This post is going to run counter to a lot of conventional wisdom. When people write about information development they often extol the virtues of the latest content creation or delivery software and technologies. I myself have done that too. But I have been in this business for a long time and there are advantages to having decades of experience to reflect upon.
Over the years I have been an individual contributor, consultant and manager overseeing technical documentation, curriculum and training development and delivery, end user help development, script writing, audio and video creation, marketing collateral, social media engagement and website content development. I also owned a book publishing company for many years and have worked a lot as a freelance writer. I have plenty of experience in everything “information.”
Tools, technologies and approaches have changed a lot in that time period, but the essence of what we do has not. We deliver and reinforce information to customers and prospects. No matter what fancy software or buzzword approach is in favor at the time, ultimately the goal is always the same. Get people to absorb and retain as much information as possible. I think we sometimes lose sight of this prime directive.
I have long been a proponent of one overriding guideline – use the simplest and most ubiquitous tools and approaches possible while still delivering quality information. I stand by that guideline. And I’ve seen that guideline repeatedly violated by many businesses, corporations and nonprofits. Generally, the bigger the company the more likely they will veer from the guideline because they have deeper pockets and insular decision making divisions within the larger organization. But I’ve seen smaller enterprises make the same mistakes.
I know some people may disagree with me, but here are some ideas I keep in mind when it comes to information development.
- Keep tools simple. When it comes to authoring, production or delivery software applications, the simpler the better as long as it gets the job done well. I’ve seen companies buy complicated and expensive applications only see only a fraction of their power actually used by the individual contributors or delivery teams. Complexity often reduces productivity. They’re more difficult to learn. They can slow people down as they hunt for functionality amid the plethora of choices. They also typically cost much more.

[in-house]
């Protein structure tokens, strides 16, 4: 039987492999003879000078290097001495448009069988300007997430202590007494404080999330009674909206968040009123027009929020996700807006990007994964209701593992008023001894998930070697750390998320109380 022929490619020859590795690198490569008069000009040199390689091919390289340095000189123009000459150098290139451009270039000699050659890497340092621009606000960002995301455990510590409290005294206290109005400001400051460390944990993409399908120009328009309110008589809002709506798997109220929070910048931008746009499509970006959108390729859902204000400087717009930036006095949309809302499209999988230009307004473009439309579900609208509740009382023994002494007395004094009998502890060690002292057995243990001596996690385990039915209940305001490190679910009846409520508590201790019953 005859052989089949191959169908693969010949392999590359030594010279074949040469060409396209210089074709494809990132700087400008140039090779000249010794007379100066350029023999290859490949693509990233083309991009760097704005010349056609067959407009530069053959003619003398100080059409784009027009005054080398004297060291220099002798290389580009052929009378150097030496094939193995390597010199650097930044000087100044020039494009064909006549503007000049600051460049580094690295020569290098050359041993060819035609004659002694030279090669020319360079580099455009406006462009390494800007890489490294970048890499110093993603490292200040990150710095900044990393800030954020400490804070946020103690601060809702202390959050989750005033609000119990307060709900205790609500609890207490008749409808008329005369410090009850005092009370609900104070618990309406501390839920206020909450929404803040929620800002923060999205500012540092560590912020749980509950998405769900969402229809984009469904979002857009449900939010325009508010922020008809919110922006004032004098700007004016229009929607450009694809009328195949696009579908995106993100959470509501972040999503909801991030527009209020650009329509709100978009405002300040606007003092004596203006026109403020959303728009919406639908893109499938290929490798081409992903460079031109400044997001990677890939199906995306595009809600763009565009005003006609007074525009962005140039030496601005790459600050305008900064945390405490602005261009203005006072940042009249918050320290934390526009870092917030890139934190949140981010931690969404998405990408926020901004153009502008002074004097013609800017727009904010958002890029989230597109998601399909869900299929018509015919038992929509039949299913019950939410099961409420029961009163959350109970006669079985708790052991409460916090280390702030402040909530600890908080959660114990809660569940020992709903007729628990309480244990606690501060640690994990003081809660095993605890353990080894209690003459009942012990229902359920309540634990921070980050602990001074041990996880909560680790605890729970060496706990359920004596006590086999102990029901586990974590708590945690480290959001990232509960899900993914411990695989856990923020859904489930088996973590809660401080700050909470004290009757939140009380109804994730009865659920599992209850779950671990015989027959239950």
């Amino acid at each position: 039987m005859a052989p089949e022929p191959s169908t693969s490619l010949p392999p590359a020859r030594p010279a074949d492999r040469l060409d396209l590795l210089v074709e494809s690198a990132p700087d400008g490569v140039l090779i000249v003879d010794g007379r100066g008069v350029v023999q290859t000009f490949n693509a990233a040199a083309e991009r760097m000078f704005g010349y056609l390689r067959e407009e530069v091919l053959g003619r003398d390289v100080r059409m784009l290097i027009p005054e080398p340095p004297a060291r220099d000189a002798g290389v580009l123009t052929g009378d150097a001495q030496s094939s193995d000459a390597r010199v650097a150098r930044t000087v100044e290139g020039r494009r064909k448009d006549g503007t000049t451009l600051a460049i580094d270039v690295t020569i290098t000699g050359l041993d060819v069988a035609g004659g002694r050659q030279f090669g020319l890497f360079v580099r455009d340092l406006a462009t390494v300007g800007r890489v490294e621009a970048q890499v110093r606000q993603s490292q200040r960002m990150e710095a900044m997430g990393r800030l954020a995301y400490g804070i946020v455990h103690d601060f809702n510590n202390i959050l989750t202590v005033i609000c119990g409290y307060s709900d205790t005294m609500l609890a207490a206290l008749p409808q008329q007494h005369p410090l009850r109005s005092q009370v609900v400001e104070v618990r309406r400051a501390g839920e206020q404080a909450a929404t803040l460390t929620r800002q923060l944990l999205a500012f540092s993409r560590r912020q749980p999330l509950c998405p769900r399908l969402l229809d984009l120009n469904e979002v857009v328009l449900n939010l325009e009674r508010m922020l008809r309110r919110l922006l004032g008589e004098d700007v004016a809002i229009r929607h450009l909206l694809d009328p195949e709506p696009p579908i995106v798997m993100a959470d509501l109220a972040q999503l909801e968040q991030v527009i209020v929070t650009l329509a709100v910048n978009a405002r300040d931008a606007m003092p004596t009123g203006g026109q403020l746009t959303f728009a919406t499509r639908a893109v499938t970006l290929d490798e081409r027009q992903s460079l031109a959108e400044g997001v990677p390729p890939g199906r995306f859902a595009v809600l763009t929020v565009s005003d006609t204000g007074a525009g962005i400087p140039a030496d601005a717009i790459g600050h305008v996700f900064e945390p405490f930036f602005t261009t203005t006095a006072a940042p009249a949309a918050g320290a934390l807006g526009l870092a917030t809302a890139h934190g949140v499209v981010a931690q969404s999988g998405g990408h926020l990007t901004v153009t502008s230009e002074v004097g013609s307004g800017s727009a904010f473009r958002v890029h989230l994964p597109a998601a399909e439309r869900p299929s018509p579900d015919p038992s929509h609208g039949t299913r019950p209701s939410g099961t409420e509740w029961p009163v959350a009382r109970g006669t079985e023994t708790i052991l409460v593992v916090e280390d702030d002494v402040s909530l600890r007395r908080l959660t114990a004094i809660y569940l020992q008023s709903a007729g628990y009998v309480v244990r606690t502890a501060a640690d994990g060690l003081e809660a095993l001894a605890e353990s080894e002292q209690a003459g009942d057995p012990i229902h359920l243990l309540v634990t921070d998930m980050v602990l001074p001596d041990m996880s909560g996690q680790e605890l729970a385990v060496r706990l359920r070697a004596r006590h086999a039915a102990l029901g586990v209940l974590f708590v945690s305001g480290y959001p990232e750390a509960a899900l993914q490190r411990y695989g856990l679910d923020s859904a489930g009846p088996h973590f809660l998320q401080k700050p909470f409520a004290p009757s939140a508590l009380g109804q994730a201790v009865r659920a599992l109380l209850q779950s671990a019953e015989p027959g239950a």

- Embrace the most common tools. I’ve seen company after company adopt brand new, trendy applications, only to later regret that decision. Three things often happen. Implementing them becomes challenging and may even require one or more people dedicated entirely to the ongoing tool’s internal maintenance or functions. The learning curve for both existing staff and incoming new hires is much steeper and this can be costly, especially in high turnover industries or jobs. Finally, related to the previous point, it becomes difficult to find job candidates with robust experience with tools, which is problematic for new hires and especially for short-term contractors who have to come up to speed quickly.
- When possible, avoid or minimize customizations. Human nature often wants to modify, enhance or otherwise tweak applications to bend them to adapt to a department’s or company’s business process flow or practices. Sometimes this makes sense, but too often it does not. Every customization requires ongoing oversight and maintenance which can slow a team down or introduce single points of failure with subject matter expertise residing in only one person’s head.
- Most importantly, decide what you want to do first and then work backwards in your decision making. I constantly see people and companies embrace the latest buzzword or trendy tools or technologies without much forethought, only to later see the folly in that approach. It’s in the interest of authoring tool and delivery technology companies to create an ever increasing array of products and feature options. It sustains their bottom line. But it can increase an adopting organization’s change management headaches at the same time. If you really need a less common, more complex or more costly tool or technology, then absolutely go for it. Just don’t be swayed by marketing or trends when making such decisions. Keep the actual objective in mind throughout the process.
I believe that keeping these things in mind during all information development planning, authoring and delivery will increase an organization’s productivity, profit and team satisfaction while still keeping a focus on quality content.
Let me know your thoughts on this topic.